The competition was open to K-12 students in the United States. The entries are broken up into five different age groups, and you can vote for your favorite in each category. The national winner will be chosen on May 17, and the winning doodle will appear on the Google homepage on May 18.
Illustrations courtesy of Google
The winners of the 2012 National Geographic Student Expeditions Photo Contest have been chosen from more than 1,800 entries. The contest was open to high school students across the country. Timothy Brooks, who snapped the grand prize winning photo above, will travel to London this summer for the National Geographic Student Expeditions London Photography Workshop. His winning photo entitled, Coyote Curled at Sunset, is shown above.
Photograph by Timothy Brooks
The National Geographic Kids website has been nominated for a 2012 Webby Award! The website is listed in the Website – Living – Youth category. NG Kids won the award in this category in 2010, and received the People’s Voice award in 2011.
Happy April Fools’ Day! Well … not quite yet. This Sunday is the first day of April, which traditionally is the day when people play pranks on each other. No one is exactly sure how April 1 became the day to play tricks on people. One theory says that when the calendar year was changed so the year began at the beginning of January instead of April, those who were slow to start using the new calendar were called “April fools.”
Are you planning to pull a prank this year? What was your best prank ever? Leave a comment and tell us!
Photograph by Old Visuals / Alamy
Today is February 29, which means that 2012 is a leap year. Every four years, February gains an extra day. Why do we have leap years? The Earth orbits the sun once every year, but it takes a little longer than 365 days–the trip actually takes 365.242 days. To keep the calendar from drifting out of sync, an extra day is added to the calendar every fourth year. The next leap year will be in 2016.
Today is Friday the 13th. Some people believe that the number 13 is unlucky. In fact, there’s even a word for fear of the number 13: Triskaidekaphobia. Some people believe that Friday the 13th is an especially unlucky day. If you are afraid of Friday the 13th, you have paraskevidekatriaphobia.
This is the first of three Friday the 13ths in 2012. The other two are in April and July. We won’t have three in one year again until 2015, and not again after that until 2026!
Photograph by SuperStock, Inc.
Today is the start of the 2012 Google Science Fair! This competition is for curious kids ages 13 to 18. If you have a great idea for a project, you can register for the fair. The grand prize winner will receive cool prizes including a National Geographic Expedition trip to the Galapagos Archipelago!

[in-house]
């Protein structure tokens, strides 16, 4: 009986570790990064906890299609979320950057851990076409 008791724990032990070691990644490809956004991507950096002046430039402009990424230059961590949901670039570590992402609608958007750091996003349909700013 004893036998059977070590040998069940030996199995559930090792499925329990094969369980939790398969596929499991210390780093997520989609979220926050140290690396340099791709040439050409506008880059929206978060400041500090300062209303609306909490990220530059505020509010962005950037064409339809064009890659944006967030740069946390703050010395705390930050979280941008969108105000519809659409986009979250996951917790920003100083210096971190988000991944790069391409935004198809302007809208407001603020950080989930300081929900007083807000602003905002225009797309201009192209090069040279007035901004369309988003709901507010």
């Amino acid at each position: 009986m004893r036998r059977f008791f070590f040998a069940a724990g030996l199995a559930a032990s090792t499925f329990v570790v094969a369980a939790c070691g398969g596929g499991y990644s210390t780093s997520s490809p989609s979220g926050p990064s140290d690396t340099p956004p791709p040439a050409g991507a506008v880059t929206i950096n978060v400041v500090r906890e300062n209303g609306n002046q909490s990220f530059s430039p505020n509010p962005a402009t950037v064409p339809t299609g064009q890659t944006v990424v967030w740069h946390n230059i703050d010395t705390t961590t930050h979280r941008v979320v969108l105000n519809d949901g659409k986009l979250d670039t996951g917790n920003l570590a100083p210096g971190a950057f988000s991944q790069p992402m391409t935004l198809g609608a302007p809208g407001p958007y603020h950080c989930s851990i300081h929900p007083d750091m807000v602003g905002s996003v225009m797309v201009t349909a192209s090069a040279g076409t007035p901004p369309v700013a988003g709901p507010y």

The 2011 National Christmas Tree Lighting Ceremony begins today 5 p.m. EST. Carson Daly will host the ceremony, and President Obama will officially light the tree. There will be performances during the event, featuring Kermit the Frog, Will.i.am, Big Time Rush, and more.
There has been a National Christmas Tree every year since 1923. The tree that will be lit today is a new Colorado blue spruce. The last tree was damaged in February 2011 and had to be replaced. There will be nightly performances at the National Christmas Tree from December 6 through December 23.
PBS stations across the country will broadcast the ceremony. You can also watch the ceremony online at www.thenationaltree.org.
Photograph by Jewel Samad, AFP/Getty Images
This Thursday is Thanksgiving! Chances are you will have a lot of leftovers after your family feast. There’s a lot of extra food in American houses between Thanksgiving and New Year’s Day–an extra 5 million tons!
What can you do to cut down on food waste this holiday season? Here are some tips from Nourishing the Planet on how your family can cut back.
Make a List
Create a shopping list of all the items you will need for holiday meals and stick to it.
Take Smaller Portions
Use a smaller plate to help you take smaller portions of food at mealtimes. That way you’re less likely to have leftovers on your plate.
Store Leftovers Safely
Proper storage of leftovers keeps them safe to eat for longer. Food that hasn’t been served properly have to be tossed.
Instead of throwing out food scraps, add them to your compost heap.
If you have extra (unopened) dried or canned foods, donate them to food banks or shelters.
Photograph by Tyrone Turner